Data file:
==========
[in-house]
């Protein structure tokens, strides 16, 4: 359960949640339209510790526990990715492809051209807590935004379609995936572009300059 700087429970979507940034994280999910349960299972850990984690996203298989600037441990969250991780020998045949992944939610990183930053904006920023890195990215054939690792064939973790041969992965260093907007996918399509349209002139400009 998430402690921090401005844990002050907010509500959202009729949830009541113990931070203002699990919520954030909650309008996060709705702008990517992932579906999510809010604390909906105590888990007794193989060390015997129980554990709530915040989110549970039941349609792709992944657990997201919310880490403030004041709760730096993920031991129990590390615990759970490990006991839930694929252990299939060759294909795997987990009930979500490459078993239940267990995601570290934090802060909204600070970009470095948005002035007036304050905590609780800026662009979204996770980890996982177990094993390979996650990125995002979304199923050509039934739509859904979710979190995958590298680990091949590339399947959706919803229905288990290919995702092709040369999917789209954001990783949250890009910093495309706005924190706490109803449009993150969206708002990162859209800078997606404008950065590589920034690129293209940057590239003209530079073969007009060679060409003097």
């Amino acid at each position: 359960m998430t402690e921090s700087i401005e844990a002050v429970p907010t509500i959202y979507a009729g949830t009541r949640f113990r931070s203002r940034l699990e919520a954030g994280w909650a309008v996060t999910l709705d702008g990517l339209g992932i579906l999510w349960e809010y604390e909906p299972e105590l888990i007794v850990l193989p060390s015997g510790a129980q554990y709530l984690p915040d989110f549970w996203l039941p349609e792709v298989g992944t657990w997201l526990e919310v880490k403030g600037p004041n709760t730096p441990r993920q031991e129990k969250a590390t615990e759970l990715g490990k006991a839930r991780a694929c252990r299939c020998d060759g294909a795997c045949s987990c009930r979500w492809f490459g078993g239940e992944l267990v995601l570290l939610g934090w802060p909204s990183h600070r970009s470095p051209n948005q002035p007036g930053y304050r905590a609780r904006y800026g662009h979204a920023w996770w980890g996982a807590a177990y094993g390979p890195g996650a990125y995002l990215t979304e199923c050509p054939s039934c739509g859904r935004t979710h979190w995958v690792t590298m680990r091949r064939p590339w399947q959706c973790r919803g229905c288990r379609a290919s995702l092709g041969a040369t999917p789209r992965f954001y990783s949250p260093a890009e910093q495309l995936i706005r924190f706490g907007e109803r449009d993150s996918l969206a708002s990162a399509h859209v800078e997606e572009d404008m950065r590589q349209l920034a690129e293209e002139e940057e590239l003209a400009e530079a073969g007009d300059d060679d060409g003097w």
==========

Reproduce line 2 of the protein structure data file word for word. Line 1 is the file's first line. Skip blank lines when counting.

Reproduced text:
């Protein structure tokens, strides 16, 4: 359960949640339209510790526990990715492809051209807590935004379609995936572009300059 700087429970979507940034994280999910349960299972850990984690996203298989600037441990969250991780020998045949992944939610990183930053904006920023890195990215054939690792064939973790041969992965260093907007996918399509349209002139400009 998430402690921090401005844990002050907010509500959202009729949830009541113990931070203002699990919520954030909650309008996060709705702008990517992932579906999510809010604390909906105590888990007794193989060390015997129980554990709530915040989110549970039941349609792709992944657990997201919310880490403030004041709760730096993920031991129990590390615990759970490990006991839930694929252990299939060759294909795997987990009930979500490459078993239940267990995601570290934090802060909204600070970009470095948005002035007036304050905590609780800026662009979204996770980890996982177990094993390979996650990125995002979304199923050509039934739509859904979710979190995958590298680990091949590339399947959706919803229905288990290919995702092709040369999917789209954001990783949250890009910093495309706005924190706490109803449009993150969206708002990162859209800078997606404008950065590589920034690129293209940057590239003209530079073969007009060679060409003097």